This post is the first of several where I will share the information I picked up while interviewing Tanya Clonan from Resumes Plus. She is an expert in the field of job search and resume creation and I have picked her brain on everything from what to do while you are still on leave to what to wear to an interview to what to include on your resume.
For many mothers considering a return to work creating or updating your CV / resume is the most overwhelming step to take. Depending on how long you have been at home there are so many questions about how to do this, what to include, what to leave out, how to phrase things in such a way that you land yourself the coveted interview.
Since this is a series about returning to work I am assuming you have created a resume in the past so have not asked Tanya too much about how to actually write one in general. My questions to her always focused on things in the context of mothers who have been at home and are now facing accounting for the gap in their career, possibly looking for flexibility, getting back into the frame of mind needed for a job search etc.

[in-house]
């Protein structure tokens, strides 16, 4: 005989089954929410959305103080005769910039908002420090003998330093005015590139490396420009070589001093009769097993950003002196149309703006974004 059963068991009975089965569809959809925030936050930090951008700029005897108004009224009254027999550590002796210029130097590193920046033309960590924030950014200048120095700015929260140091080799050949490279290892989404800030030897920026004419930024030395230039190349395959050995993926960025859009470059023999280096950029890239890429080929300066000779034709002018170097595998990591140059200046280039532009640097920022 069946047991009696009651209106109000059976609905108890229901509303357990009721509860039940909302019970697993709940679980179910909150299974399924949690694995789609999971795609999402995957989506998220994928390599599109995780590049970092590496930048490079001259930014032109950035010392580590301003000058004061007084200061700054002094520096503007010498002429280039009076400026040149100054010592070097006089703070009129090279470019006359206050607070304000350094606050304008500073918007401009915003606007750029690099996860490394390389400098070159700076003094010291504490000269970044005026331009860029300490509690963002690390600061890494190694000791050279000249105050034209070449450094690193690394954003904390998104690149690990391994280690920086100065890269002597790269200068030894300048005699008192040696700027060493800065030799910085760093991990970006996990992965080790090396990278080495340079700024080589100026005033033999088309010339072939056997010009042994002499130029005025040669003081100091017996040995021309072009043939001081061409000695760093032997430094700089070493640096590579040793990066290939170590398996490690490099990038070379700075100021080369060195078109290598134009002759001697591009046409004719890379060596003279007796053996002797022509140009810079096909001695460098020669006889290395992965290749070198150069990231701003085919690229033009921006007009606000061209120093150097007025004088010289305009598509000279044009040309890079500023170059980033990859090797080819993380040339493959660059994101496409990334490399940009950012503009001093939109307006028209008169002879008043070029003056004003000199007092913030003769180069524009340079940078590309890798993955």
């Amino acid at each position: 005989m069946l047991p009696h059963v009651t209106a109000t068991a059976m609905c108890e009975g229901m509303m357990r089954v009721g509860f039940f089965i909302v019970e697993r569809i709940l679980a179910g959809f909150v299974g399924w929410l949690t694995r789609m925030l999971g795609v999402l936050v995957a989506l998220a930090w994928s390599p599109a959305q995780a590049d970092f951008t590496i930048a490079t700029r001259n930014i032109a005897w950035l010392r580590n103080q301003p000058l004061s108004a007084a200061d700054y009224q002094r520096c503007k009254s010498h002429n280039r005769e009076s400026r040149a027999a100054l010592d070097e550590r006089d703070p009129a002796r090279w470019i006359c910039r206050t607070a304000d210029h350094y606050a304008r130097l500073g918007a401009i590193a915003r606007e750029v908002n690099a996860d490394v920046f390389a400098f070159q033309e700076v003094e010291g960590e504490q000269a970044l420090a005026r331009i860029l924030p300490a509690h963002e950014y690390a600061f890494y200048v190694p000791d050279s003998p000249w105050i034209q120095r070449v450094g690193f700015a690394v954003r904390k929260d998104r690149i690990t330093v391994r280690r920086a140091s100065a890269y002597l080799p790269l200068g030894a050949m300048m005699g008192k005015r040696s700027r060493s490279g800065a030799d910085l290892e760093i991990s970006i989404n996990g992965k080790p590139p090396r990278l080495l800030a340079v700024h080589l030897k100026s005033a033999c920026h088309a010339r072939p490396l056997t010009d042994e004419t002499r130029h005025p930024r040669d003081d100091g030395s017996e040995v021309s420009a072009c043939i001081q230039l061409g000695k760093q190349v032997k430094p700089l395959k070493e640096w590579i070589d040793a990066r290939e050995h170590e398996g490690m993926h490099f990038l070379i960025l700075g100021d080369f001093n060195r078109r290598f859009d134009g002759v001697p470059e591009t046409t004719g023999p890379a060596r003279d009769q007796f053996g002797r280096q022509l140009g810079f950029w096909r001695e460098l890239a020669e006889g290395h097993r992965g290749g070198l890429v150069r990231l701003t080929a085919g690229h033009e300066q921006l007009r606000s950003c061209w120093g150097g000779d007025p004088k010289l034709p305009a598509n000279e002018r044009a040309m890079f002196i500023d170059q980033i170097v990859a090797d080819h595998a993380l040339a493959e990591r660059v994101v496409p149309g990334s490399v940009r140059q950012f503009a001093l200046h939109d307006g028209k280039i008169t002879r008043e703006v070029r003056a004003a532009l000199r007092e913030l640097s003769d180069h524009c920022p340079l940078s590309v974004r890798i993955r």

If you need help creating the actual basic structure of a resume / CV you can use a firm like Resumes Plus (Tanya will review your existing CV and give free feedback as to whether she can help you), get a few books on CVs and job searches, or read freely online.
How far back should you go?
This question almost feels like “how long is a piece of string?” The answer will vary from person to person and depend on how long you have worked and what you did. In Australia you generally include 10-15 years on your CV. If that period fully covers your skills then you can stop there. If a role prior to that period demonstrates a key skill you need to include then do so. If you had a long break you would go further back to include all your relevant experience.
What information should you include?
The number one question to keep in mind as you write your resume is this: “am I adding value?” Ask yourself that constantly. Are you adding value by including that piece of information or is it just extra padding or worse – does it detract from your resume. Recruiters have too many resumes to read through and you cannot guarantee they will read every word on your resume – make sure the ones they do read count and create the best possible picture of you and your skills. Don’t waste their time and don’t lose your chance to impress them by mentioning random facts or generic information. If what you include does not add value it will actually detract from what does.
As an example, when considering what to include from your time spent at home:
Leave off – short term roles like 3 months spent selling tupperware (unless you are now going for a sales job) or volunteering reading in your child’s classroom.